Breaking Barriers for Women in Corporate Mexico? Not So Fast (Media Release)July 28, 2014
NEW YORK (July 28, 2014)—Women are entering Mexico’s workforce in increasing numbers, but female labor force participation is still lower than in nearly all other emerging markets. Why? Cultural and organizational barriers are stifling women’s progress, says a new report by Catalyst, the leading nonprofit research organization with a mission to expand opportunities for women and business globally.
“Forty-five percent of women in Mexico work outside the home, but they’re also expected to shoulder family and caregiving demands—and workplace policies have not caught up to this reality,” says Rima K. Matsumoto, Vice President, Market Development, Catalyst, who is leading Catalyst’s entry into Mexico and other global markets. “Organizations in Mexico have a real opportunity to create better career development and work-life initiatives to help them attract, support and retain talented women and men, and in the process, become more competitive in the global marketplace.”
Based on data from 29 Mexico-headquartered companies and Mexico subsidiaries across 12 industries, and insights from men and women business leaders and experts, Corporate Landscape in Mexico: Understanding Approaches to Talent Management and Women’s Inclusion pinpoints challenges and offers solutions for advancing more women in the workplace.
The Leadership Gap: Societal and cultural factors and gaps in organizational talent development strategies lead to inequality in Mexico’s workplace.
- Executive Officers
- 10% women
- 90% men
- Senior Managers
- 20% women
- 80% men
- 24% women
- 76% men
- Pipeline (Entry to Manager/Director)
- 27% women
- 73% men
Family Values and Work-Life Demands: Women in Mexico are still expected to be primary caregivers, even if it means sacrificing their careers.
- 70% of interviewees said work-life balance is a key challenge. Yet only…..
- 24% of companies offer referral/support for childcare.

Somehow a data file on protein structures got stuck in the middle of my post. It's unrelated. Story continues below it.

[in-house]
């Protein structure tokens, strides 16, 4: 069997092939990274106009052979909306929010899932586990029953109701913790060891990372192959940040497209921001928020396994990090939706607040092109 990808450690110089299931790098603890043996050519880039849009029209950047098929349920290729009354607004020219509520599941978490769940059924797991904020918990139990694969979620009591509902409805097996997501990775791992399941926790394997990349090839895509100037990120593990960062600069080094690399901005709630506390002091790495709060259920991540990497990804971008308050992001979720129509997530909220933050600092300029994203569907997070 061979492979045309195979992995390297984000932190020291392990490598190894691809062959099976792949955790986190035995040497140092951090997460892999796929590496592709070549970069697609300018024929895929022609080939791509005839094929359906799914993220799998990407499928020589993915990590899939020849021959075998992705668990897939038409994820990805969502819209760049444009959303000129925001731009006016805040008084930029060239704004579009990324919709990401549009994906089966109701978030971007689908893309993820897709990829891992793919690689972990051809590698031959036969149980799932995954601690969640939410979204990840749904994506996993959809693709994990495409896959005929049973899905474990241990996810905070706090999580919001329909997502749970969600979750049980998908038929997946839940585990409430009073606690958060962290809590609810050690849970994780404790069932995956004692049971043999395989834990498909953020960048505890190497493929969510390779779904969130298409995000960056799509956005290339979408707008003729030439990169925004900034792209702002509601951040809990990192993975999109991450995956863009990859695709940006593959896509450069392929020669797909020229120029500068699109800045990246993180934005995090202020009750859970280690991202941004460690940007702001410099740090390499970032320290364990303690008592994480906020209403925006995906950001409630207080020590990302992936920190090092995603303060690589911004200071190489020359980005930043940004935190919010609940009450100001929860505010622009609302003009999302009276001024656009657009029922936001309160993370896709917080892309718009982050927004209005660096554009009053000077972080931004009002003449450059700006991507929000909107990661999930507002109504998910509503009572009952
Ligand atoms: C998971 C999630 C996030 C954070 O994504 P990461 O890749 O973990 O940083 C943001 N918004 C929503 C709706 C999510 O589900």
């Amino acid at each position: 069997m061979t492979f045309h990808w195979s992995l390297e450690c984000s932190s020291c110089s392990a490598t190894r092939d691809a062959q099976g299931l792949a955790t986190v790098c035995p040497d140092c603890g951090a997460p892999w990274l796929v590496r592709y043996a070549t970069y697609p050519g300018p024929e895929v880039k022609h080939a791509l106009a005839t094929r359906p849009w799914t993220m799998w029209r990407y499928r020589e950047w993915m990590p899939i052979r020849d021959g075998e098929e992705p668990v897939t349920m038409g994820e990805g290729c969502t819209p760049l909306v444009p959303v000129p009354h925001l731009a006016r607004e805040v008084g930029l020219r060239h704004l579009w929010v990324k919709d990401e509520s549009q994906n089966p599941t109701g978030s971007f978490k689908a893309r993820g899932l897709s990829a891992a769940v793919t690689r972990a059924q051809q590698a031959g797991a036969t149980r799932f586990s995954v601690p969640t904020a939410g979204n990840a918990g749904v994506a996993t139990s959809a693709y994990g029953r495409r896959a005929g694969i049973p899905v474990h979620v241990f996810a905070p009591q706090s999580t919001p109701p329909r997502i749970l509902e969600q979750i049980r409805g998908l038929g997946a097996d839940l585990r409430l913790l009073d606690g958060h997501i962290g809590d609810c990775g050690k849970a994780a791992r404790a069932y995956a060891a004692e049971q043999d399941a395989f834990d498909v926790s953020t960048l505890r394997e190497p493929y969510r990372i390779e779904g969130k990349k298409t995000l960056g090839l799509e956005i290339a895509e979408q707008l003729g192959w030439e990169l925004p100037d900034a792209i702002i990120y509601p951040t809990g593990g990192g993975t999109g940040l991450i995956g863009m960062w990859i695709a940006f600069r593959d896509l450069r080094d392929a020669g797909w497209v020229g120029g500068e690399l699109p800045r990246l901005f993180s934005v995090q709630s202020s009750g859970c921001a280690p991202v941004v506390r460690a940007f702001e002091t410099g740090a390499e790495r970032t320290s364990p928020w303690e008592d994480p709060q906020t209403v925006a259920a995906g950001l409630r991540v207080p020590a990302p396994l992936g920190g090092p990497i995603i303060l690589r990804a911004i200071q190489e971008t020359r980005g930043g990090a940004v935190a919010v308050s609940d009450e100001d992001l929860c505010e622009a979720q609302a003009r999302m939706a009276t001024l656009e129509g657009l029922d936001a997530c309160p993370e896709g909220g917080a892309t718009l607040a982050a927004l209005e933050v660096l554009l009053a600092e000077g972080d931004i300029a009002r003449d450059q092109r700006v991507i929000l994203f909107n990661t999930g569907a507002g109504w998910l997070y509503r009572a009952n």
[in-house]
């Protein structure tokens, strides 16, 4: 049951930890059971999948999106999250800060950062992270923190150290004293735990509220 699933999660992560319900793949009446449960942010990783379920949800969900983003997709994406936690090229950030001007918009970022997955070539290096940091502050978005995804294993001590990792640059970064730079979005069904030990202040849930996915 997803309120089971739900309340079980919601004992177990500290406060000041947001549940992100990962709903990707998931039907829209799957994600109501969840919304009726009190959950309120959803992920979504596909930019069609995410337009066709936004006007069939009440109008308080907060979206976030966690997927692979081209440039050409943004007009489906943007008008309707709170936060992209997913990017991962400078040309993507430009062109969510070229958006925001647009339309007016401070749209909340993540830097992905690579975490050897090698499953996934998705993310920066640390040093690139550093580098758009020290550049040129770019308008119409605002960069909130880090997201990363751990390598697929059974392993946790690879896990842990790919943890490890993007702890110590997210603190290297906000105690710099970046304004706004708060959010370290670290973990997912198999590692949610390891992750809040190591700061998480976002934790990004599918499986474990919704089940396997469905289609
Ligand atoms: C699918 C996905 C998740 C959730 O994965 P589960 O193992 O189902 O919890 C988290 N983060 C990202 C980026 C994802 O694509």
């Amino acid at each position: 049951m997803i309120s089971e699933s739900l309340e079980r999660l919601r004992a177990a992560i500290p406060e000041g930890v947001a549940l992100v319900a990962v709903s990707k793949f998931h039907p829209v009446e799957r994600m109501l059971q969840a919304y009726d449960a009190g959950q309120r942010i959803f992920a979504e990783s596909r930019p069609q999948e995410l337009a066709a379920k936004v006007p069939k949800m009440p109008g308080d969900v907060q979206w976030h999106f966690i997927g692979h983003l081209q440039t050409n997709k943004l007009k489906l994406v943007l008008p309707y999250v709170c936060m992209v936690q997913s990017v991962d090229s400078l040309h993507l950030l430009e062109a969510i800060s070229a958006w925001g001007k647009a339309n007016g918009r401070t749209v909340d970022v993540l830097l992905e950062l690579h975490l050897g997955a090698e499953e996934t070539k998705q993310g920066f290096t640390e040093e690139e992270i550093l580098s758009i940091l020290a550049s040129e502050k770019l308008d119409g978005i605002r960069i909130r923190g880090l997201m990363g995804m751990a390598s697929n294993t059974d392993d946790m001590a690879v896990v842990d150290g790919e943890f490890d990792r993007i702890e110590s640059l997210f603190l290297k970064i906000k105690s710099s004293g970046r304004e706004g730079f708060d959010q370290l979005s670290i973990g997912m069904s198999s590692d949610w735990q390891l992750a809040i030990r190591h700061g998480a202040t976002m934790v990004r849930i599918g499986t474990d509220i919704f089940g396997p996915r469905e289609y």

- 21% of companies offer on-site or near-site childcare.
- 7% offered elder-care referral/support programs.
What Companies Can Do: Businesses in Mexico can benefit from utilizing the full power of women’s talent and taking active steps toward supporting women’s advancement in the workforce.
- Provide comprehensive work-life effectiveness programs (with leave of absence policies, flexible work schedules, and childcare and eldercare support), as well as targeted networks that support employees who use these programs.
- Engage men in advocating for women and implementing policies that support women’s careers and work-life challenges.
- Set measurable targets for advancing women, and hold senior leaders accountable for meeting them.
- 7% offered elder-care referral/support programs
More on Mexico:
- First Step: Mexico Overview
- Today’s Mexican High Potentials At Work
- Women in the Labor Force in Mexico
Founded in 1962, Catalyst is the leading nonprofit organization expanding opportunities for women and business. With operations in the United States, Canada, Europe, India, Australia, and Japan, and more than 700 members, Catalyst is the trusted resource for research, information, and advice about women at work. Catalyst annually honors exemplary organizational initiatives that promote women’s advancement with the Catalyst Award.
Catalyst thanks Scotiabank for its generous financial support in enabling the acceleration of Catalyst’s mission impact in Mexico, one of the most vital economies in the world.